Mike Chen’s 2019 Here and Now and Then is a standalone time-travel thriller.
The Temporal Corruption Bureau protects history from malicious tampering. Kin Stewart used to be a TCB field agent but, his beacon disabled in a fight with a perp, he can’t return to 2142. Marooned in the 1990s, he has no choice but to make a new life for himself.
Eighteen years later in 2014….
Kin’s life is happy enough, although the physical effects of being trapped in an alien time — memory lapses and blackouts – alarm wife Heather and daughter Miranda. How the trio would have handled the challenges 21st century life have handed them becomes an academic question when the TCB finally manages to locate Kin’s damaged beacon and Kin himself.
For timey-wimey reasons, the TCB cannot simply pluck him out of 1996. Instead, Kin will have to abandon Heather and Miranda, so as to make his disappearance something every day rather than mysterious. Kin is not happy about this. He goes along with the scheme because it’s the only way that the TCB will leave Heather alone and Miranda alive.
Back in the 22nd century, Kin picks up the threads of his old life. He has a fiancée named Penny. By her reckoning, he’s only been gone a couple of weeks (because that’s the way time travel works in this book). She doesn’t know why he’s returned middle-aged (time travel is just as secret in the 22ndcentury as it is in the 20th and 21st), but she’s willing to accept it as the side-effect of the mishap that landed Kin in hospital.
Kin marries Penny and settles into a desk job at the TCB. This permits him to find out what happened to Heather and Miranda, who are long dead in this time. To his alarm, he discovers Heather was terminally ill when he vanished, having apparently hidden her declining health from Kin. With both parents gone, Miranda went into a self-destructive spiral, ultimately landing in prison after a lethal DUI-related mishap.
Determined to save Miranda, Kin abuses his position to begin sending emails to the young Miranda, hoping to save her from a dire fate. This ploy succeeds beyond his wildest nightmares: not only does Miranda avoid addiction and vehicular homicide, she launches a successful career. That alerts the TCB to Kin’s shenanigans and lands Miranda directly in the TCB’s crosshairs. Kin’s efforts to save Miranda have instead doomed her.
I am afraid this book was filled with BUT WHY moments for me. Instead of focusing on Kin’s desperate efforts to save Miranda, I found myself gritting my teeth at the sheer stupidity of the plot and the desperate contrivances that the author introduced to make it somehow work.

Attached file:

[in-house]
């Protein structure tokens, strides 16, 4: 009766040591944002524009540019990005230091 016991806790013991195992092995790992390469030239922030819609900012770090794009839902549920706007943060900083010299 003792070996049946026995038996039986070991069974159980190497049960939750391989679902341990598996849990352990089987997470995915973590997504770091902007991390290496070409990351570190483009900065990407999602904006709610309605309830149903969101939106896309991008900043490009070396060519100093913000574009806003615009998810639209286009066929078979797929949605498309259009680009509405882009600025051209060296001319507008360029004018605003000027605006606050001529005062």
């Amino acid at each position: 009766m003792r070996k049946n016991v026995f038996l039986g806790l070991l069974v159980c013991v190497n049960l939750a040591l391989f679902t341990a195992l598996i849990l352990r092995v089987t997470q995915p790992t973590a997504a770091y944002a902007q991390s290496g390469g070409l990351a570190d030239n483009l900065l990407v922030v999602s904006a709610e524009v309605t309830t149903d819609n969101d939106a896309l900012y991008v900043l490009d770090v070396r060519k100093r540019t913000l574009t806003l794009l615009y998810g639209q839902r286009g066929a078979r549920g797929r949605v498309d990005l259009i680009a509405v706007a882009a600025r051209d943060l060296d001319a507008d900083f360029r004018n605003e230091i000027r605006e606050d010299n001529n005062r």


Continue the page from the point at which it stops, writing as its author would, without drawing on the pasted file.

Kin did not have to be marooned. Back in 1998 he could have left a message for the TCB in to pick up in 2142: a prearranged classified, a paper letter left in a safety deposit box1, or even a time capsule in some location designated beforehand by the TCB. No, the TCB relies on a single device, a beacon, which stops working. Backup, you idiots, backup.
One would think that the TCB, having essentially kidnapped Kin, would keep closer tabs on him. He had loved ones, he would want to know what happened to them, he would want to help . They should also have helped him deal with the trauma of losing him family. Counseling? (But to balance this, the TCB gives Kin second chances where a stranger would simply get a bullet in the head. So there’s that.)
Obviously the TCB is crap at their job, which would make sense since by definition official oversight needs to be constrained to protect the secret that time travel is possible.
The worldbuilding was unimaginative. 2142 is curiously similar to 2014, despite being as far removed from 2014 as 2014 is from 1886. Time machines, food replicators, and flying cars aside, society seems to work pretty much the same in the 22nd century as it does in the 21st. The nations and international organizations that are namechecked are ones 21stcentury humans would find familiar. The exception is the TCB, but then it’s secret so 22nd century folks wouldn’t know anything about it either.
I didn’t like the way that the women in Kin’s life would do most anything to accommodate him. Heather conceals her terminal illness from Kin to protect him from stress that might exacerbate what she takes to be crippling PTSD. Miranda endures a sport she disliked because it mattered to Kin. Penny realizes that she does not rate Kin’s full attention and she’s OK with it. Kin does have moments of clarity about all this but for the most part, the plot is about satisfying Kin.
I know women are socialized to be self-abnegating, but …
Well, I can’t like everything.
1: Granted, the same giant plot hole along with many other issues didn’t stop people from giving Willis’ Blackout/All Clear a Nebula Award, Locus Award, and a Hugo Award. NOT THAT I AM BITTER ABOUT THAT OR ANYTHING.